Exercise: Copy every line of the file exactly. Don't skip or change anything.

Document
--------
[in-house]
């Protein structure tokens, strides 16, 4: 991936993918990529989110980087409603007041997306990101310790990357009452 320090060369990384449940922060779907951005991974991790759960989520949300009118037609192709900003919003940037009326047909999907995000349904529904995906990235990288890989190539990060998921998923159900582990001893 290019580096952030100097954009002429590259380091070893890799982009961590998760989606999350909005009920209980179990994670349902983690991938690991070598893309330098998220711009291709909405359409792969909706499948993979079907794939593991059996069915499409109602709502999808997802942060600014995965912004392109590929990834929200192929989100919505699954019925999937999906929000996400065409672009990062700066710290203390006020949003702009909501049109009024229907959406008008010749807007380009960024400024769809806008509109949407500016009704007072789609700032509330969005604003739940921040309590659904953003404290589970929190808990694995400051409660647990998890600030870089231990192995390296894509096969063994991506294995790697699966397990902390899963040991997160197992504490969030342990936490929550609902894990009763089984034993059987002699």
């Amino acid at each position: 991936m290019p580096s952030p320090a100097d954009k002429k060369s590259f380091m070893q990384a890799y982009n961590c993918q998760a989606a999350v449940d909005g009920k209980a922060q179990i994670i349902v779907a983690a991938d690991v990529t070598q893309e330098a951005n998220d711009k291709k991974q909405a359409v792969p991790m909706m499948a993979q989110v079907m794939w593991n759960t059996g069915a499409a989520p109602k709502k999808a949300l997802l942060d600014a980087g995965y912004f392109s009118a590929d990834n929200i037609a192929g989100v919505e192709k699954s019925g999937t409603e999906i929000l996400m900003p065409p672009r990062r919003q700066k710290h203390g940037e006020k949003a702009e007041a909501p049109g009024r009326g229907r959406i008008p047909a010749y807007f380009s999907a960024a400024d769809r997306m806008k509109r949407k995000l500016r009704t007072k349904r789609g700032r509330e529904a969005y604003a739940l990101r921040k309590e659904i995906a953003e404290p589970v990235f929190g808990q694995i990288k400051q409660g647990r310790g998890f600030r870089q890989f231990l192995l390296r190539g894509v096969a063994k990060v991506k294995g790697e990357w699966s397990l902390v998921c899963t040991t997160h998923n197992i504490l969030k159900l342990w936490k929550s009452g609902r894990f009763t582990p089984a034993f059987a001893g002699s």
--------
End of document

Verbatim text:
[in-house]
């Protein structure tokens, strides 16, 4: 991936993918990529989110980087409603007041997306990101310790990357009452 320090060369990384449940922060779907951005991974991790759960989520949300009118037609192709900003919003940037009326047909999907995000349904529904995906990235990288890989190539990060998921998923159900582990001893 290019580096952030100097954009002429590259380091070893890799982009961590998760989606999350909005009920209980179990994670349902983690991938690991070598893309330098998220711009291709909405359409792969909706499948993979079907794939593991059996069915499409109602709502999808997802942060600014995965912004392109590929990834929200192929989100919505699954019925999937999906929000996400065409672009990062700066710290203390006020949003702009909501049109009024229907959406008008010749807007380009960024400024769809806008509109949407500016009704007072789609700032509330969005604003739940921040309590659904953003404290589970929190808990694995400051409660647990998890600030870089231990192995390296894509096969063994991506294995790697699966397990902390899963040991997160197992504490969030342990936490929550609902894990009763089984034993059987002699």
């Amino acid at each position: 991936m290019p580096s952030p320090a100097d954009k002429k060369s590259f380091m070893q990384a890799y982009n961590c993918q998760a989606a999350v449940d909005g009920k209980a922060q179990i994670i349902v779907a983690a991938d690991v990529t070598q893309e330098a951005n998220d711009k291709k991974q909405a359409v792969p991790m909706m499948a993979q989110v079907m794939w593991n759960t059996g069915a499409a989520p109602k709502k999808a949300l997802l942060d600014a980087g995965y912004f392109s009118a590929d990834n929200i037609a192929g989100v919505e192709k699954s019925g999937t409603e999906i929000l996400m900003p065409p672009r990062r919003q700066k710290h203390g940037e006020k949003a702009e007041a909501p049109g009024r009326g229907r959406i008008p047909a010749y807007f380009s999907a960024a400024d769809r997306m806008k509109r949407k995000l500016r009704t007072k349904r789609g700032r509330e529904a969005y604003a739940l990101r921040k309590e659904i995906a953003e404290p589970v990235f929190g808990q694995i990288k400051q409660g647990r310790g998890f600030r870089q890989f231990l192995l390296r190539g894509v096969a063994k990060v991506k294995g790697e990357w699966s397990l902390v998921c899963t040991t997160h998923n197992i504490l969030k159900l342990w936490k929550s009452g609902r894990f009763t582990p089984a034993f059987a001893g002699s």